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Investigation of improved methods to avoid entrainment in rectification columns

878 494 Juri Lasse Raffetseder

Our experts investigated new approaches to reduce the unwanted entrainment of droplets in process areas and apparatus as part of the “Teresa” project. The results were published in article form in the trade journal Chemie Ingenieur Technik. Co-author of the article is our expert Dr Florian Merkel.

We hope you enjoy reading it.

Through commencement of the Climate Change Act, the German industrial sector set the goal to reduce their greenhouse gas emissions by up to 25% until 2030 following the maximum permitted values of 186 million tons of emitted CO2 equivalents in 2020 [1]. This represents a major challenge
and forces emitters to deal intensively with the issues of energy and resource efficiency. For this very reason, many companies voluntarily participate in associations such as SPIRE [2], which aim to strengthen the European industry by process improvements as well as reduction of energy and resource consumption and waste volumes. The combined goal is a decrease of energy consumption in the process industry by 30% and the primary, non-renewable rawmaterial intensity by 20 %. As a superordinate result, the reduction of the carbon footprint by 40% by 2030 compared
to the period 2008 … 2011 is targeted. [3] The chemical industry is one of the most energy- and emission-intensive sectors in Germany, on the one hand due to high energy and heat requirements and the associated need for fossil raw materials and on the other hand due to the reactants and auxiliary materials likewise based on fossil raw materials such as natural gas and crude oil [4]. Fluid separation processes are some of the central unit operations in the material conversion industry. Vapor/liquid separation operations are usually the most energy-intensive process steps, due to the fact that evaporation and condensation processes are usually performed subsequently several times. In such processes the desired mass transfer can be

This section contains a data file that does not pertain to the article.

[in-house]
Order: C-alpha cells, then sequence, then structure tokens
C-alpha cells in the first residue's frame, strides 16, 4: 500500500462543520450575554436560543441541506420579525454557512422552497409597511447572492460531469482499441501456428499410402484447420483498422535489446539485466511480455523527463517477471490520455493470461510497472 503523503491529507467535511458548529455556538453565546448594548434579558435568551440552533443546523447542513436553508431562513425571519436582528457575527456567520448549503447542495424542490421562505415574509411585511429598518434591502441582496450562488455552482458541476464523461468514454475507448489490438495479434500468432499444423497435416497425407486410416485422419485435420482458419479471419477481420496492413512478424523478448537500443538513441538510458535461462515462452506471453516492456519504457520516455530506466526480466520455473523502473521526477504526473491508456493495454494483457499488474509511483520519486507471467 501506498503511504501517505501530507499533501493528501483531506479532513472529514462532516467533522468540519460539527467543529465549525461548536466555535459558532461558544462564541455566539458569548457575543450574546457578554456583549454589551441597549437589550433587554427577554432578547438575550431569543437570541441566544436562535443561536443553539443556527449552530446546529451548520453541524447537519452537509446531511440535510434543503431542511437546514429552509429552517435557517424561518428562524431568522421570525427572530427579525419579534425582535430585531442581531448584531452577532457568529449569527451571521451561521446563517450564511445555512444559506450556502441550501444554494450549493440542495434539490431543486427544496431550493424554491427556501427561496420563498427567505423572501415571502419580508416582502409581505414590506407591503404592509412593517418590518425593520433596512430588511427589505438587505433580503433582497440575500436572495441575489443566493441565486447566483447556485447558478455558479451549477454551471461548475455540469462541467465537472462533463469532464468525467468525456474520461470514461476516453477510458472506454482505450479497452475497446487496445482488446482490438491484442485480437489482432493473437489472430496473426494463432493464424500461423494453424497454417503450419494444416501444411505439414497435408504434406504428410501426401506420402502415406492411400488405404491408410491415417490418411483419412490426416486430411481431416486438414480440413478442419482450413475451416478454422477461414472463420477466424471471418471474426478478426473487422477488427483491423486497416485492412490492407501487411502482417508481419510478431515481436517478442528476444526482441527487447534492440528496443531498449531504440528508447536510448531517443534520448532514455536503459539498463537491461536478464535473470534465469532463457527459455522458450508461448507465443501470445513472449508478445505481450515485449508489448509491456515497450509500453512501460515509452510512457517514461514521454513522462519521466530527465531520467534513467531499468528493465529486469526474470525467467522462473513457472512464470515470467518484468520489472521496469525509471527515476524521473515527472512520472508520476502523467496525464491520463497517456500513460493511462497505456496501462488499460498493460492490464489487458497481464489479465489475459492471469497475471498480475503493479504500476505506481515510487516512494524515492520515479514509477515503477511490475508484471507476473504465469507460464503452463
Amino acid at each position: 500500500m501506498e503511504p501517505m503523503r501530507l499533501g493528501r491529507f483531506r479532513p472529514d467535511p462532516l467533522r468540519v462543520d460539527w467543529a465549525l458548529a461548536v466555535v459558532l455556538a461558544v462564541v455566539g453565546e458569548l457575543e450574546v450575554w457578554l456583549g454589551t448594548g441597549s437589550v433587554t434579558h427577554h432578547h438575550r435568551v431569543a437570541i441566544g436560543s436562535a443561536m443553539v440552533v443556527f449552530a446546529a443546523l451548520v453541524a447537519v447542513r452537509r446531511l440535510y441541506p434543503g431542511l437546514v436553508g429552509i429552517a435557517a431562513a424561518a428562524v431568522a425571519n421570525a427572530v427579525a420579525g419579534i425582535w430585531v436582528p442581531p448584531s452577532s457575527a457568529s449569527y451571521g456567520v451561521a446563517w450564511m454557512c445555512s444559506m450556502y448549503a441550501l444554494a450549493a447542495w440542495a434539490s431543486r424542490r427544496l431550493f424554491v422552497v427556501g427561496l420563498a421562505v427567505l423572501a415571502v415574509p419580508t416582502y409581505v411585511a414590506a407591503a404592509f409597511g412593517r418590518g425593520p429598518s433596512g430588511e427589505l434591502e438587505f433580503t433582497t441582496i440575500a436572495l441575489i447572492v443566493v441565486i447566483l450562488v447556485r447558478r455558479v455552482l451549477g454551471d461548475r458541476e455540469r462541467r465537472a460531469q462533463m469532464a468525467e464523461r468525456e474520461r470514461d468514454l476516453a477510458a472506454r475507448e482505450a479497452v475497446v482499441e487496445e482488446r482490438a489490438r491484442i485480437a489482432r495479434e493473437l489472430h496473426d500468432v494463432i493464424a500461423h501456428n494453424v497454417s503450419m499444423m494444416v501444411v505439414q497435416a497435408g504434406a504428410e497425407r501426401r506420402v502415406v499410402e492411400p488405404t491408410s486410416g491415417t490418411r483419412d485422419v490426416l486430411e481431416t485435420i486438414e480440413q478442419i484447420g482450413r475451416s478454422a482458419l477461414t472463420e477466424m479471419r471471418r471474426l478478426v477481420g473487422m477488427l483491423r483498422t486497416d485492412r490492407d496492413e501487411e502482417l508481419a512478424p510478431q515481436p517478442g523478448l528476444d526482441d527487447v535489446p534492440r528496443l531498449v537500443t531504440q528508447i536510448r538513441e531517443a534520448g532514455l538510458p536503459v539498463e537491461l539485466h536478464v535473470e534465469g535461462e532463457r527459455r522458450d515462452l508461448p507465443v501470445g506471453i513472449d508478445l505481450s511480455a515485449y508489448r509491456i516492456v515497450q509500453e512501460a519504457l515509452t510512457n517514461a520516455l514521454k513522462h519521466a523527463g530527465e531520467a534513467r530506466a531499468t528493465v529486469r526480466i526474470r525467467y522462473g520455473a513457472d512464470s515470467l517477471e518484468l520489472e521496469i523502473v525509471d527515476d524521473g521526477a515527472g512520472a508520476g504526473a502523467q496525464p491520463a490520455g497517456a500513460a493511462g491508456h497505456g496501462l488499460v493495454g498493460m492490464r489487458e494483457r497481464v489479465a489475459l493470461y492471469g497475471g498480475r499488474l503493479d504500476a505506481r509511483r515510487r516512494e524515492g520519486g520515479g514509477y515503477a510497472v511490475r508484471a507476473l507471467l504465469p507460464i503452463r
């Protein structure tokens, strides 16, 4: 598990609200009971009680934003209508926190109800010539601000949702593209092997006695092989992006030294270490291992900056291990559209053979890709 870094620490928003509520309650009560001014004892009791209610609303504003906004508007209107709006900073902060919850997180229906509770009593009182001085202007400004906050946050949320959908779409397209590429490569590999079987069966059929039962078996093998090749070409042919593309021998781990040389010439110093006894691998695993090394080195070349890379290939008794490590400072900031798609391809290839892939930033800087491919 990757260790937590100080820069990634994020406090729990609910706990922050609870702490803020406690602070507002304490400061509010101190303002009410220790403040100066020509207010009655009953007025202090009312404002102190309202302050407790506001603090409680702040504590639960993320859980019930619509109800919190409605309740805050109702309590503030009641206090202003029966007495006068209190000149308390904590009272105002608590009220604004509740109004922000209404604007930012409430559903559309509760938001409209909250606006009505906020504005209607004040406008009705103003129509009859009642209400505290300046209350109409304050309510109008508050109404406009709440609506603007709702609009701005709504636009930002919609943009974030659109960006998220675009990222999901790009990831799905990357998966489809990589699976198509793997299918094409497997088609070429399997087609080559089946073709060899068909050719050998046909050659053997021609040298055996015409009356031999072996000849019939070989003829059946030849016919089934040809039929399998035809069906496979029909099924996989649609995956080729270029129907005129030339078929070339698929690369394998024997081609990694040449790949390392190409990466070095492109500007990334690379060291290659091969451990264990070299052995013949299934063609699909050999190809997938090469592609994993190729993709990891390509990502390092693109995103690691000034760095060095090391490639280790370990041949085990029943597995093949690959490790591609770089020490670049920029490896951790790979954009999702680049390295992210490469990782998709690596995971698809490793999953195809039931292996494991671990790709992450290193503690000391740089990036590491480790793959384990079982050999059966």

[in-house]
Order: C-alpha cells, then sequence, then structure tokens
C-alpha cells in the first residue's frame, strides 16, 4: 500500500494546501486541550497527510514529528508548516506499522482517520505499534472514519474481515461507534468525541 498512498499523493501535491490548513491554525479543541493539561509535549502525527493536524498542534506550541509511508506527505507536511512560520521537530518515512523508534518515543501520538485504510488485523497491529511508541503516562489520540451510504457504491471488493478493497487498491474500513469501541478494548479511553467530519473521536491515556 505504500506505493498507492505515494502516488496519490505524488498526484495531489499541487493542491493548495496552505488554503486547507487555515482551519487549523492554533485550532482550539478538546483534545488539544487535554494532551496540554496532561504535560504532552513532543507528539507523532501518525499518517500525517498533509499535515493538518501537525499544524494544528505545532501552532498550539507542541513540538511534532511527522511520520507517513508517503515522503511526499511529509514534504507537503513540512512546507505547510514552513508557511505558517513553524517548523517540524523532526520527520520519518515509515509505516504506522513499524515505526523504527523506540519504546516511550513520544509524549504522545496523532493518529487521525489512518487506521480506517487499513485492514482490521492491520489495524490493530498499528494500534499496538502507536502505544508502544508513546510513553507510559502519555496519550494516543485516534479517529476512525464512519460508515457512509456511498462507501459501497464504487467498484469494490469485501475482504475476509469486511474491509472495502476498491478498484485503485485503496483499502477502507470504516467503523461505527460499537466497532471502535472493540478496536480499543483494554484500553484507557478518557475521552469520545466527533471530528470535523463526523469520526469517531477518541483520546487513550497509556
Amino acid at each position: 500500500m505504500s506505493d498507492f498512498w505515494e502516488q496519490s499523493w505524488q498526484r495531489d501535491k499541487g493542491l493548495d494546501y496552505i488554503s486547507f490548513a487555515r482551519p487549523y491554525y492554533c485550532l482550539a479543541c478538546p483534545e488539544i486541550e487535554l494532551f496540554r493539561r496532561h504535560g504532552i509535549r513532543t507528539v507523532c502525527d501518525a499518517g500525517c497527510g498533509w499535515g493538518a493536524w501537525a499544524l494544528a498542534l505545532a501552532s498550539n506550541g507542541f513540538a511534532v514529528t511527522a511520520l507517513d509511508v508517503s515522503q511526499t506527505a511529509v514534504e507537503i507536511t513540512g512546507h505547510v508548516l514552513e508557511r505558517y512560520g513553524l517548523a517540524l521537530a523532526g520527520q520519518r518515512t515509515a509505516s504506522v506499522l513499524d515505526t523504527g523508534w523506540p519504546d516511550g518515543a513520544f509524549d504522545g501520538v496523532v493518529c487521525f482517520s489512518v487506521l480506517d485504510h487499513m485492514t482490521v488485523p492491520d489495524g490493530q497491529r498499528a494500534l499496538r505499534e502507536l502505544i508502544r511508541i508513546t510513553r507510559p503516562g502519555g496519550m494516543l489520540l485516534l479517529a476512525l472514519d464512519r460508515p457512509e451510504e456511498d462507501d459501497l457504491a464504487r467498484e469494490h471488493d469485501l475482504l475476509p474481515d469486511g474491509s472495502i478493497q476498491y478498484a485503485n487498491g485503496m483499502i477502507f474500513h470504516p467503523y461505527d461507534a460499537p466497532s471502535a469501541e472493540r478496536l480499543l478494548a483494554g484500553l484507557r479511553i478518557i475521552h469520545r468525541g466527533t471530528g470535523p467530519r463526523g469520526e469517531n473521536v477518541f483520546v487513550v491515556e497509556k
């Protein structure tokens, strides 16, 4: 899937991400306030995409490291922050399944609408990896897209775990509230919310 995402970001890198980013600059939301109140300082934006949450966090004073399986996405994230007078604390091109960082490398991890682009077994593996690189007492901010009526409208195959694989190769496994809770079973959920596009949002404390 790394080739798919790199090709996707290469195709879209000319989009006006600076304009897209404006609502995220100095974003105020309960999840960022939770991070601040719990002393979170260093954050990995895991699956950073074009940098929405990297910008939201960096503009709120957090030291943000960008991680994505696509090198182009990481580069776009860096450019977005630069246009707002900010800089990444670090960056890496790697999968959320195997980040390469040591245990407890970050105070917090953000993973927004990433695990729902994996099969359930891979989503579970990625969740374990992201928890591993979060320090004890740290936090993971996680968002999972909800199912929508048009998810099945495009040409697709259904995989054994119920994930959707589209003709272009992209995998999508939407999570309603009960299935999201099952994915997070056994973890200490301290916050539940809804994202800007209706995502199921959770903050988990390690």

promoted through enlargement of the specific interfacial area. A larger phase interface can be achieved through decreased drop or bubble diameters. Subsequently, the two phases must be coalesced again and separated – ideally without carry-over of one phase into the other. The entrainment of droplets in the vapor phase or vapor bubbles in the liquid phase partially nullifies the invested separation expenditures and thus reduces the energy efficiency of the separation. This carry-over may also result in corrosion and/or safety related issues on downstream process areas following the separation, which are often not designed for the entrained fluids.

You can continue reading the article free of charge here.

Hereyou can find a German-language article by our colleagues Britt Michelsen and Dr Florian Merkel, which you can read if you have a subscription to the Wiley Online Library.

Do you have any questions on the topic or are you interested in one of our services? Please feel free to contact us:

Dr. Florian Merkel
weryer gruppe | horst weyer und partner
Tel.: +49 (0) 2421 – 69 09 11 35
E-Mail: f.merkel@weyer-gruppe.com